— Lafayette • Martha Foote Crow

... the southern end of Lake Nyassa, the arm from which the Shire flows was found to be about thirty miles long and from ten to twelve broad. Rounding Cape Maclear, and looking to the south-west, we have another arm, which stretches some eighteen miles southward, and is from six to twelve miles in breadth. These arms give the southern end a forked appearance, and with the help of a little imagination it may be likened to the "boot-shape" of Italy. The narrowest part is about the ankle, eighteen or twenty miles. From this it widens to the north, and ...
— A Popular Account of Dr. Livingstone's Expedition to the Zambesi and Its Tributaries • David Livingstone

... he then relinquished all thoughts and hopes of a southward course; for had he pushed on, posterity would have hailed his memory as the discoverer of the Murrumbidgee. But Fate decided otherwise, and dejected and baffled, he turned to follow the Peel Range north, making for the ...
— The Explorers of Australia and their Life-work • Ernest Favenc

... altar once more, and had Mass celebrated publicly. They marched southwards with the object of getting possession of the Queen of Scotland who was imprisoned at Tutbury, but their design having been suspected Mary was removed suddenly to Coventry. A strong force was sent to prevent their march southward, while Moray, the regent of Scotland and Elizabeth's faithful ally, assembled his troops on the border to prevent the Scottish Catholic lords from rallying to the assistance of their co-religionists. The insurgents, caught between the two fires, were routed completely, and the leaders hastened ...
— History of the Catholic Church from the Renaissance • Rev. James MacCaffrey

... then he swore. "I suppose we have to turn tail, sir, and try what we can do to the southward and I believe we'd be a full ship in three months or less up in ...
— Foster's Letter Of Marque - A Tale Of Old Sydney - 1901 • Louis Becke

... had come home from his travels, with all the books and charts he had collected to help the explorers—and it is practically certain that the Mappa Mundi given him in Venice acted as a direct suggestion to the next attempts on west and south—westward to the Azores, southward towards Guinea. ...
— Prince Henry the Navigator, the Hero of Portugal and of Modern Discovery, 1394-1460 A.D. • C. Raymond Beazley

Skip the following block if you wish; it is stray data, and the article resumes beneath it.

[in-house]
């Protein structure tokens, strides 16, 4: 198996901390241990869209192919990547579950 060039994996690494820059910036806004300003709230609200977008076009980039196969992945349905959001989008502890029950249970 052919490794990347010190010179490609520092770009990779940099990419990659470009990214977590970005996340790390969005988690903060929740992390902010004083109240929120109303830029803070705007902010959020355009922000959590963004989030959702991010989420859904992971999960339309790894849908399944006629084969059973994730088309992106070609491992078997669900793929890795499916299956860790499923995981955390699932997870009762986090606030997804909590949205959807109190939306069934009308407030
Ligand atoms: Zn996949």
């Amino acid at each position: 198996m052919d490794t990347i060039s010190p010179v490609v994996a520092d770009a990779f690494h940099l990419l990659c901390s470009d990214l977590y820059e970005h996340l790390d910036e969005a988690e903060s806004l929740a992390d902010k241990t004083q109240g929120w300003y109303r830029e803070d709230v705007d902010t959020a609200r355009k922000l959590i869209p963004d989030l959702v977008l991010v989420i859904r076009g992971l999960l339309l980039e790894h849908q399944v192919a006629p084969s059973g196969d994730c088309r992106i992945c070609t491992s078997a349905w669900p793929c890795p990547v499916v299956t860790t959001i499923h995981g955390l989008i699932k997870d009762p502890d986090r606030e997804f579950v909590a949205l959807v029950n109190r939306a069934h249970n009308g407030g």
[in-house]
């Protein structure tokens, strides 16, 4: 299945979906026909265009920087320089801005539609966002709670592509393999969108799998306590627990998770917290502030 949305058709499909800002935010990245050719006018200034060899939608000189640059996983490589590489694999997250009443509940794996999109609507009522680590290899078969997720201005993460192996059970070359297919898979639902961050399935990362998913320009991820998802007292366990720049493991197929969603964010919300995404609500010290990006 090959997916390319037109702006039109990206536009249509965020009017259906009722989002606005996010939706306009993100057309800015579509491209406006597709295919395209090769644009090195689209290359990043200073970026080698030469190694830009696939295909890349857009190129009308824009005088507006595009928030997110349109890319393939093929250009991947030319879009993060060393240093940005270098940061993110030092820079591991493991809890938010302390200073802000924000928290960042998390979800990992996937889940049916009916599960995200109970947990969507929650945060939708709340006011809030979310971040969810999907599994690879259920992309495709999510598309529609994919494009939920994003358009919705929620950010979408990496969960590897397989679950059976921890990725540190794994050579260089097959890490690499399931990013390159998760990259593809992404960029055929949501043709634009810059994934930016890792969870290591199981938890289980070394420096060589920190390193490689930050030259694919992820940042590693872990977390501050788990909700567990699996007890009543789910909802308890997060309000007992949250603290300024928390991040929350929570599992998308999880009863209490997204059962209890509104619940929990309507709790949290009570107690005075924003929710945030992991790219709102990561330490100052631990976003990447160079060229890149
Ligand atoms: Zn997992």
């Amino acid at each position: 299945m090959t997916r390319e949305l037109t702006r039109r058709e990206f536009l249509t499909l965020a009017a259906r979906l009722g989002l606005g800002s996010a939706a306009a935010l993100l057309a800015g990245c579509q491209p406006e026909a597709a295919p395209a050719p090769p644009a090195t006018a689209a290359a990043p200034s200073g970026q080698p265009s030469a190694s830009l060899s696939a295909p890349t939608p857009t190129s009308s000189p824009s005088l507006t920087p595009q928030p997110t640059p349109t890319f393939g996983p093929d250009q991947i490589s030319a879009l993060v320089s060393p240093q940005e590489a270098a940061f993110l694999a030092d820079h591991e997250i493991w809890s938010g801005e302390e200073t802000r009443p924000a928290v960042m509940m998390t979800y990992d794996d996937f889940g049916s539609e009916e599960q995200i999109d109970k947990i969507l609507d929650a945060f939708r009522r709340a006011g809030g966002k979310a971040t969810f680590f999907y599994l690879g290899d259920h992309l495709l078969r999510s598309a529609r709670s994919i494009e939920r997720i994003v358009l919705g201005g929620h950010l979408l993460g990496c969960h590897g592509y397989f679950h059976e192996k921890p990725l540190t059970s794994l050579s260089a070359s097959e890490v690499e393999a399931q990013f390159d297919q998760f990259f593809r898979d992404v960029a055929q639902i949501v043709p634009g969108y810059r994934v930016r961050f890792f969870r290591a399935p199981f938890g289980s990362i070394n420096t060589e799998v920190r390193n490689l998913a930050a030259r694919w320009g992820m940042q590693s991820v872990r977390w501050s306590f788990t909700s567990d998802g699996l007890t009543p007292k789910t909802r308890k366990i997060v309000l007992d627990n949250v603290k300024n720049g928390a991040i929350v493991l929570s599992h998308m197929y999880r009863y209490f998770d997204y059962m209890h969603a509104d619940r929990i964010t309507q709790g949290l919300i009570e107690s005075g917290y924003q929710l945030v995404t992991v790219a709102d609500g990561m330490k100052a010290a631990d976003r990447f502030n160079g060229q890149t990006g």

... narrative of Malte Brun, the reader will find that southward of Damascus, the point where the modern Palestine may be said to begin, are the countries called by the Romans Auranitis and Gaulonitis, consisting of one extensive and noble plain, bounded on the north by Hermon or Djibel-el-Sheik, on ...
— Palestine or the Holy Land - From the Earliest Period to the Present Time • Michael Russell

... had done when Clover landed there six years before, but its outlines had greatly changed with the increase of buildings. The mountain range opposite was darkly blue from the shadows of a heavy thunder gust which was slowly rolling away southward. The plains between were of tawny yellow, but the belts of mesa above showed the richest green, except where the lines of alfalfa and grain were broken by white patches of mentzelia and poppies. It was wonderfully beautiful, but the town itself looked so much larger than ...
— In the High Valley - Being the fifth and last volume of the Katy Did series • Susan Coolidge

... take possession of all the roads southward between Burkesville and the High Bridge. On the morning of the 6th he sent Colonel Washburn with two infantry regiments with instructions to destroy High Bridge and to return rapidly to Burkesville Station; and he prepared himself to ...
— Personal Memoirs of U. S. Grant, Complete • Ulysses S. Grant

... on the sea, and was steering southward. But Killegrew and Delaval were so negligent or so unfortunate that they had no intelligence of his movements. They at first took it for granted that he was still lying in the port of Brest. Then they heard a rumour that some shipping ...
— The History of England from the Accession of James II. - Volume 4 (of 5) • Thomas Babington Macaulay

... course with ourselves?" interrupted Wilder. "Nothing, from any harbour south of New York, could have such northing, as the wind has been; while nothing, from the Colony of York would stand on this tack, if bound east; or would be here, if going southward." ...
— The Red Rover • James Fenimore Cooper

... the northern or southern extremity, as the case may be. Let us take, as an example, an imaginary series of eclipses of the moon progressing from north to south. At each recurrence the partial phase will grow greater, its boundary encroaching more and more to the southward, until eventually the whole disc is enveloped by the shadow, and the eclipse becomes total. It will then repeat itself as total during a number of recurrences, until the entire breadth of the shadow has been passed through, and the northern edge ...
— Astronomy of To-day - A Popular Introduction in Non-Technical Language • Cecil G. Dolmage

... upon the broad gallery, looking toward the eastward and the southward, might have seen two figures just emerging from the rim of the forest something like a mile away; and might then have seen them growing slowly more distinct as they plodded up the railway track toward the Big House. Presently ...
— The Law of the Land • Emerson Hough

... Germany? Even the rapid progress of Gustavus Adolphus in Pomerania, could not entirely dispel this prejudice, which the mockeries of the courtiers continued to feed. He was called in Vienna the Snow King, whom the cold of the north kept together, but who would infallibly melt as he advanced southward. Even the electors, assembled in Ratisbon, disregarded his representations; and, influenced by an abject complaisance to Ferdinand, refused him even the title of king. But while they mocked him in Ratisbon and Vienna, in Mecklenburg and Pomerania, one strong town ...